William C. F. DREWRY Shirley T S DREWRY Roy W C DREWRY Clive Terrence DREWRY Mini tree diagram

Anna Elizabeth Engelhardt

Life History


Born in Jaggersfontein, Free State, South Africa.


Married William C. F. Drewry in Cathcart, South Africa.

7th Sep 1932

Birth of daughter Shirley T S Drewry in Tsomo, Cape Province, South Africa

10th Oct 1933

Birth of son Roy W C Drewry in Tsomo, Cape Province, South Africa

13th Jun 1935

Birth of son Clive Terrence Drewry in Tsomo, Cape Province, South Africa

16th Feb 1936

Death of William C. F. Drewry in Tsomo, Cape Province, South Africa


Anna was a divorcee when she married Bill in 1931.
Anna had previously married to a Mr Fouracres in 1925. No children were born of that marriage.
Anna Elizabeth Engelhardt divorced Herman Frederick Fouracres in 1929. [Source: Anne Lehmkuhl]


When Bill died Anna was left with three very young children with little or no money.

Anne Lehmkuhl found a number of documents at the National Archives of South Africa (Cape Town) regarding placing the Drewry children in an orphanage.
[File reference: 1/QTN Volume No. 23 Reference 33/2/4/18 dated 1937-1951]

The letters and files tell a sad story of a disturbed woman with few resources trying to keep her children but eventually realising that it was in the best interests of the children that they should be cared for in an orphanage.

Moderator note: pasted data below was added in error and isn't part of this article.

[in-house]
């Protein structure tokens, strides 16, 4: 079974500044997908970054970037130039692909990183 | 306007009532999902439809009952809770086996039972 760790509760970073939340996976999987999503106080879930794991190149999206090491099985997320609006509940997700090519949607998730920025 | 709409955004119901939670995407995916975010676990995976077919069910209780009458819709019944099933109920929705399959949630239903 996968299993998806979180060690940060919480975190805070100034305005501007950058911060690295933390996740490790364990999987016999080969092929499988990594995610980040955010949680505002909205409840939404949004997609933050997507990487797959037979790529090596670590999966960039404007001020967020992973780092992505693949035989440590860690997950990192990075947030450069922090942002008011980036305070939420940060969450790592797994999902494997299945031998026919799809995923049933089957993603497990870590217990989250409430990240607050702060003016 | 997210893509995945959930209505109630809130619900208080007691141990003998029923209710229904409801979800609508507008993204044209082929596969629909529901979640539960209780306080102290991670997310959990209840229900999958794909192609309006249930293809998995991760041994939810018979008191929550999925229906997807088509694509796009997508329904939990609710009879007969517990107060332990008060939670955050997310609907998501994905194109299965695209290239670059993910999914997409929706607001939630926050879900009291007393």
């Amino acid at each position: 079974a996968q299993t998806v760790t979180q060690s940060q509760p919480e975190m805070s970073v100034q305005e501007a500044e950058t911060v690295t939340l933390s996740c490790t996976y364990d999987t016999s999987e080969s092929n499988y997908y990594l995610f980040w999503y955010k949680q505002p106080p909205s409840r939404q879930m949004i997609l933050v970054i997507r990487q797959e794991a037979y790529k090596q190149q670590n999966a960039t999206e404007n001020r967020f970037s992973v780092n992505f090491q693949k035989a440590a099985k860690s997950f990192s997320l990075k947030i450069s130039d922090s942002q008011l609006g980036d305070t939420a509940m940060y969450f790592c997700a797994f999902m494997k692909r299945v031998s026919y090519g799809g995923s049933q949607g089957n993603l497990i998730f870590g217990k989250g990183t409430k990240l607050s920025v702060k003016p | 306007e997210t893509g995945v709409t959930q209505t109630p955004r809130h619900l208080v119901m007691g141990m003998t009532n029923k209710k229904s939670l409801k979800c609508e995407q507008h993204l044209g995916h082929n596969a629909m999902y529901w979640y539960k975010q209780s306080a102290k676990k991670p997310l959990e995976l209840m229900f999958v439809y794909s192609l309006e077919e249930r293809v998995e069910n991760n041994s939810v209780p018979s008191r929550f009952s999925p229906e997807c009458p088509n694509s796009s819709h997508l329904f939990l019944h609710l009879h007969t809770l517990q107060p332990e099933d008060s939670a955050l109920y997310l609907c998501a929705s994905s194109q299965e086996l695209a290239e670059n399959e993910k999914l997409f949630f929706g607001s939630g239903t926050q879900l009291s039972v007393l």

The first document, handwritten just after Bill's death, in February 1931, is a request for an educational grant.
Anna is living at 56, Robinson Road, Queenstown to be near her mother who is not well (an epileptic and unable to help her with the children).


The second document, 18th May 1936,is a copy of a letter from Victor Hartley (the man who signed Bill's death report).
It is on 'Queenstown Child Welfare Society' paper.

Mr Hartley is reponding to a letter (not included in the dossier?) from Nurse Moore, Queenstown Health Visitor.

He says that Mrs Drewry was left almost penniless after her husband's death; that she is now living in rented accomodation but unable to pay her bills. After Bill's death the community had set up a fund to help her, but now the money was running out and that the community was unlikely (unwilling?)to be able to help her. Mrs Drewry has some harebrained (my interpretation) of surving by sewing in the 'Native Territories'.

"Mrs Drewry should try and reason with herself ... she must realise her limitations and take the step which ensures home, food, training for her children .. "


The third document, date-stamped 14th September 1936,is from Anna requesting that the 'Mother's Pension' be extended. (this seems to be a pension that she receives as a mother).

Anna rather touchingly says: "I am still a widow ..".

Her address is now 26a, Komani Street, Queenstown where she pays £1-15-0 per month for a bedroom, dining room and kitchen.

The assistance that she had been receiving from the Child Welfare Society - a free milk grant and 10 shillings a month has now stopped

Her son Roy has started having fits.


The fourth document, 26th July 1937,is from the 'Lady Health Visitor, Mrs E R Cross, to the Resident Magistrate reporting on the case of Mrs Drewry.

Mrs Cross records 3 relative: